Well, she followed him from Phoenix out to California
And then she passed out on the bed
And all the little things he never even asked her for
She simply smiled and shook her head
Why can't we smile just like we used to?
Why don't you figure anymore?
Why has my sympathy now turned to malice?
It doesn't matter anymore
And now I realize I'm livin' like a trucker does
Although I haven't got the belly
And though she followed me to California all the way
I only wanna watch the telly
Why can't we smile just like we used to?
Why don't you figure anymore?
Why has my sympathy now turned to malice?
It doesn't matter anymore
He asked her please stop quotin' Rod McKuen in your postcards, can't understand it anymore
And if your gonna read your poetry aloud to me
I'll have to show you to the door
Why can't we smile just like we used to?
Why don't you figure anymore?
Why has my sympathy now turned to malice?
It doesn't matter anymore


Lyrics submitted by mrtrout, edited by jfire7887

California (All the Way) song meanings
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5 Comments

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  • +5
    General Comment

    While reading through Nathaniel West's 1939 novel "The Day of the Locust," I came across the following line: "He wondered why all his sympathy had turned to malice." When i read it, it resonated with a musical lilt. Immediately I knew that I had heard this very same sentence in a song before. I stopped reading and hummed the sentence in my head, trying to recall the tune it belonged to. I knew it was a band i liked and whose CD i owned, but it wasn't until I googled the keywords "lyrics," "sympathy," and "malice" that I learned it was this Luna song. I first heard this song 7 years ago, after buying a used copy of "Bewitched" (Luna's best album, alongside "Chinatown") for 6.95 at a Blockbuster music. I purchased the album because I recognized the band from an Uncut Magazine compilation CD where their song "Super Freaky Memories," in a small way, blew my mind. I am a southern Californian, Nathaniel West's novel takes place in Hollywood and this song is, to this day, one of my all time favorite Luna songs. Both the book and the album were purchased second-hand and I think I have hit on an interesting connection between the two, although aside from this linguistic similarity the song and the novel have little in common. And, in case you're wondering, the novel is excellent. It is considered the premiere novel about Hollywood, specifically pre-WWII Hollywood, and I strongly recommend it to anyone who likes to read fiction.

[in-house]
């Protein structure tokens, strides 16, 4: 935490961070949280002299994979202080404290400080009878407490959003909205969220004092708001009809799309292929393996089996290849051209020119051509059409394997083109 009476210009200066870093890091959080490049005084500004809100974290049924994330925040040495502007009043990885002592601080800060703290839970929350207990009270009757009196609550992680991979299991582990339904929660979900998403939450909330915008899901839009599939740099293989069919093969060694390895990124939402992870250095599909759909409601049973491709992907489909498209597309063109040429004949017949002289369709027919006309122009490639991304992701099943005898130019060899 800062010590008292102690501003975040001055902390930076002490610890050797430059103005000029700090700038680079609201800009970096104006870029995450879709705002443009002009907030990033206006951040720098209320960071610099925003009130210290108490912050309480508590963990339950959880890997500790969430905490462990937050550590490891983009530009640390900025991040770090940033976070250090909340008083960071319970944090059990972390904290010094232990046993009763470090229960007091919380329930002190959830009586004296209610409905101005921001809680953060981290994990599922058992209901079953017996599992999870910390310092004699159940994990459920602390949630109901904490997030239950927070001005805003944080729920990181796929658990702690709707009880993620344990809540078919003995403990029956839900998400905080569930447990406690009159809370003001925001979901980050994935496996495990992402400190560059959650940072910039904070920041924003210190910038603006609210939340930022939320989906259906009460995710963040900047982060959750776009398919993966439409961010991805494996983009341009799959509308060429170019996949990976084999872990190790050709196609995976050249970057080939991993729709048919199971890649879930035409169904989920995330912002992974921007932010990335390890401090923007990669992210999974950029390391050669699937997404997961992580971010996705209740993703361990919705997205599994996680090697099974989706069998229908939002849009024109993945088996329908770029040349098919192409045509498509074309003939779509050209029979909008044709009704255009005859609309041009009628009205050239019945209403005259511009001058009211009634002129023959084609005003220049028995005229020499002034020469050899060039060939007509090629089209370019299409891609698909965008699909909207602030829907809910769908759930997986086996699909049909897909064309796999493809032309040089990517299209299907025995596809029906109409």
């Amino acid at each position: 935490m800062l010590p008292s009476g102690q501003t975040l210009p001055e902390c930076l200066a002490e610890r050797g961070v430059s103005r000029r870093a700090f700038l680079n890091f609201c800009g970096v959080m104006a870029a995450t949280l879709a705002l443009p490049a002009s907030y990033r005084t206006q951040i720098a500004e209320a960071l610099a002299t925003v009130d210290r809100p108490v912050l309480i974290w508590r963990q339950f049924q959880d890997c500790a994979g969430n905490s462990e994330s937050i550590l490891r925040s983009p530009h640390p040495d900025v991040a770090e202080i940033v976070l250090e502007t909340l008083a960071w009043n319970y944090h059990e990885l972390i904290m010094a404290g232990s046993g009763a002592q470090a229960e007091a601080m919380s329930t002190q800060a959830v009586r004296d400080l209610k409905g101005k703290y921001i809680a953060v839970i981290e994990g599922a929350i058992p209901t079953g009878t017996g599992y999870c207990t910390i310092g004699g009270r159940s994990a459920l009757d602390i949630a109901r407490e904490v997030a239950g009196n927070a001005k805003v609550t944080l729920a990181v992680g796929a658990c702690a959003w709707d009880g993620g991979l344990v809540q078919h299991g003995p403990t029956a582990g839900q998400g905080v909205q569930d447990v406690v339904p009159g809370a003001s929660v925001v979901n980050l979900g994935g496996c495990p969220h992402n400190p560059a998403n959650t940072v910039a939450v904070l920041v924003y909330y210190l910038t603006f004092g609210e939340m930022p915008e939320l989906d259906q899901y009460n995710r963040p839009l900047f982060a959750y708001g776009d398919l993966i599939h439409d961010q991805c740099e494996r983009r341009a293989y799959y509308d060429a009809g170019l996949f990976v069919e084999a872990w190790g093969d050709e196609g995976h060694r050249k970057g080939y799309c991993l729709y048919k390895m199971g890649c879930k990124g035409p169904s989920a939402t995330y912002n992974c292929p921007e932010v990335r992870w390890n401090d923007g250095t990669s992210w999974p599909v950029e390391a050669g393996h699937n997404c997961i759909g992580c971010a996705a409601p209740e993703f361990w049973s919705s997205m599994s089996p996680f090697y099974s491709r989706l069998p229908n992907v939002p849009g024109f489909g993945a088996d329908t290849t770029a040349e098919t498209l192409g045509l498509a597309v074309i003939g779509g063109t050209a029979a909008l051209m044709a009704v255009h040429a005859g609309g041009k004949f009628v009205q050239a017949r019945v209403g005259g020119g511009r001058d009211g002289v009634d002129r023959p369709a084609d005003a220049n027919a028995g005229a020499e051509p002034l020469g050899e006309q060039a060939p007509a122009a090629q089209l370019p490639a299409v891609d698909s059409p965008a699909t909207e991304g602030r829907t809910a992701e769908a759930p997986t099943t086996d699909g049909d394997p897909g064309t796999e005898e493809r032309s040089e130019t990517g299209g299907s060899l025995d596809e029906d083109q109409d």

mgnfcntbstrdon February 07, 2007   Link
  • +1
    General Comment

    Why has my sympathy now turned to malice? This song reminds me of a girl I was hanging around with so I wouldn't be lonely. Eventually she drove me nuts and I decided it was preferable to be lonely.

    Milkman82on August 22, 2002   Link
  • +1
    General Comment

    This song actually is pretty sad.. the melody and the lyrics.... really great

    v2.7on August 23, 2006   Link
  • +1
    General Comment

    So, Dean Wareham actually talks about this song in the docmentary. It's about a chick who was really into Sean Eden and she would follow him from show to show. "Well, she followed him from phoenix out to California" that's about Sean and this chick.

    bennyB3000on September 09, 2017   Link
  • 0
    General Comment

    "He asked her please stop quoting Rod McKuen in your postcards..."

    Rod McKuen wrote a bunch of songs and translated the songs of Jacques Brel, but he is probably most well-known for his schlocky books of romance poetry, very popular (especially with women) in the 1970s.

    sharkycharmingon February 19, 2014   Link

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